Sunday, June 14, 2009

Jersey City's Railway Preservation Project

(Click on a photo to enlarge it)
The Harsimus Stem Embankment, Sixth Street and Monmouth in Downtown Jersey City. It once carried seven tracks of the Pennsylvania Railroad to the Hudson River Waterfront.

* Jersey City has a railway preservation project of its own, however one different in many ways from the High Line. Unlike the 1930‘s Deco steel framework of the High Line, the Embankment was built at the turn of the century and is a massive segmented stone structure. The extant Embankment is three times wider than the High Line (100 feet to 30 feet), but one third as long (1/2 mile as opposed to 1-1/2 miles). Since it runs through National Historic Districts in Downtown Jersey City, it won't have new buildings rising up along it, though there may be new construction at each end.

From the Embankment website: the top of the Embankment,
6th Street Between Erie Street & Jersey Avenue.

In September, 2004, the Jersey City Municipal Council unanimously passed an ordinance enabling the taking of the Embankment by eminent domain for a passive park and greenway. This action followed six years of effort by the Embankment Preservation Coalition to promote preservation, development of the top as nature habitat and passive park, creation of a tree-lined, lighted walkway along its base, and use of the park as a segment of the East Coast Greenway,
a 3000-mile walking and bicycling trail from Maine to Florida. The Embankment, at least until light rail is implemented, will be wilder and more secluded than the High Line, with much area reserved for natural habitat. (See below for a conceptual rendering taken from the Embankment website).

Entrance to Embankment Park at Luiz Munoz Boulevard
Cassandra Wilday Landscape Architects
604 Bloomfield Street, Hoboken, NJ 07030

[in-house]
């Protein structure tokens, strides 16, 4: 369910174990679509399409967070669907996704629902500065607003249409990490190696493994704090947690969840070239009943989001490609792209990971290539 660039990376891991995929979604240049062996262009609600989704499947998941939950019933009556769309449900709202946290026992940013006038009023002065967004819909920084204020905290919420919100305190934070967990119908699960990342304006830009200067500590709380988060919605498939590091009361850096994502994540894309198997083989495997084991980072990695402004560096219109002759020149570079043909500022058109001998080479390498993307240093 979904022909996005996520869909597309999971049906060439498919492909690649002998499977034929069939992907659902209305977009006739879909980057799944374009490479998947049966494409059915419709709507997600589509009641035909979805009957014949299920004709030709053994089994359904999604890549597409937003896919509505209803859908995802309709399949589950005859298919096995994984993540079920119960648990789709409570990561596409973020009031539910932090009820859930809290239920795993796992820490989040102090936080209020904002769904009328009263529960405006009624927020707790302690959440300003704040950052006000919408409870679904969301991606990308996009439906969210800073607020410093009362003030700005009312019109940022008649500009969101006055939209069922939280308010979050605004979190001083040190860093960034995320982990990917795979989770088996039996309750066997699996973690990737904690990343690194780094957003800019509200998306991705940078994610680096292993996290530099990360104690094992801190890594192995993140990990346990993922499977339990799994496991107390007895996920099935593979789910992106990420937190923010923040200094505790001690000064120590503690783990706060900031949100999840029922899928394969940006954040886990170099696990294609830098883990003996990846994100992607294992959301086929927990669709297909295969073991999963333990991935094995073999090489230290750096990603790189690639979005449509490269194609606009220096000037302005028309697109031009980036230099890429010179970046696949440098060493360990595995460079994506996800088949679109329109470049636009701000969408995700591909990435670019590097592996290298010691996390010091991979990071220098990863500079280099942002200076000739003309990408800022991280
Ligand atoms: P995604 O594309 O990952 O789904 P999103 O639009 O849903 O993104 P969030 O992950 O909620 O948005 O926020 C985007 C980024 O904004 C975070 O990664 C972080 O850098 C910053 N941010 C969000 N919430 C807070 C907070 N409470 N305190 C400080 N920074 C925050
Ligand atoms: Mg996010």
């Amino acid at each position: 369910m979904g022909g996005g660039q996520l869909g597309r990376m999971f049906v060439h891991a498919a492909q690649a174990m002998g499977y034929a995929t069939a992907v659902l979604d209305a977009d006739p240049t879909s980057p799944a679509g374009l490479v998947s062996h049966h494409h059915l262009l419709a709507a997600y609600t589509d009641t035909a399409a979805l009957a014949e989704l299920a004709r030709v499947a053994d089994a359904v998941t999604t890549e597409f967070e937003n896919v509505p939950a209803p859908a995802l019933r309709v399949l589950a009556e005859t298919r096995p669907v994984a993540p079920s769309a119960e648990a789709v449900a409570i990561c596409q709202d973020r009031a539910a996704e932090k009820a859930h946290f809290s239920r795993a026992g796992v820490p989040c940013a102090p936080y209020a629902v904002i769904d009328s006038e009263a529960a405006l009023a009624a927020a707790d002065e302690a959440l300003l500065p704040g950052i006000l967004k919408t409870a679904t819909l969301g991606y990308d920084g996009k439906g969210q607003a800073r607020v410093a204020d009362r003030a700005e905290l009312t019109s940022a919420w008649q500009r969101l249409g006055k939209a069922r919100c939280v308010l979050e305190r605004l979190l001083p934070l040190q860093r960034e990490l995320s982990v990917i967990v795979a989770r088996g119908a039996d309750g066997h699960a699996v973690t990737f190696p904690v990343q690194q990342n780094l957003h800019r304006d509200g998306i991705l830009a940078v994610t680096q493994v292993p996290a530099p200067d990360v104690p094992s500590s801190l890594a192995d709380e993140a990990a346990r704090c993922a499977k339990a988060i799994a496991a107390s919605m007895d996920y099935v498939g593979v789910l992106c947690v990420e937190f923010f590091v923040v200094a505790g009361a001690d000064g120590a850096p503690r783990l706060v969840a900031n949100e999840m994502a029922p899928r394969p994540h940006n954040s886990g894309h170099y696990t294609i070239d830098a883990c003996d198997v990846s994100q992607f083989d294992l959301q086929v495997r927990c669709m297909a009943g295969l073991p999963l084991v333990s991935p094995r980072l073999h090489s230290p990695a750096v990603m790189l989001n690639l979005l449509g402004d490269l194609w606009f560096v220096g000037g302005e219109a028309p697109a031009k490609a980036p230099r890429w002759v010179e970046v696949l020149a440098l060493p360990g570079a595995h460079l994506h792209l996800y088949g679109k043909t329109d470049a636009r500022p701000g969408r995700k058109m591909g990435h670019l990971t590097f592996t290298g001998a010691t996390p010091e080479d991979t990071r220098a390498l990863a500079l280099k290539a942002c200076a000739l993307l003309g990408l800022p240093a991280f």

201-714-4853 or
Cassandra Wilday, Demetri Sarantitis and Jason Gould

Alley between Jersey Avenue and Coles Street

More recently, the Coalition has worked with the City of Jersey City to contest the sale by Conrail of the right of way to a developer, before obtaining a required federal permit to abandon the rail line. In addition to the goals of historic preservation, park, and trail, the City wants to preserve the corridor for light rail to relieve increasing traffic congestion.

* Most of the above information came from the website of the Embankment Coalition (the non-profit dedicated to the preservation of the Embankment). For more on the history of the Embankment, see Rick James' Nomination of the Embankment to the State and National Register of Historic Places on the Jersey City Landmarks Conservancy Website.


Bill in ABQ said...

Under the photo captioned: "Alley between Jersey Ave. and Coles Street," I excerpt the following: ...."the coalition has worked with the City of Jersey City to contest the sale by Conrail of the right of way to a developer...."

There are two inaccuracies: 1) It's more to the truth that The City is now working with the Coalition..." rather than the other way around.
2) " a developer...". The "developer" in question should not be considered a "developer" at all as he's never developed anything in his life except his own bank account. Besides, technically he's not even the "owner" of the Embankment, so what gives?

Charles Kessler said...

Two good points!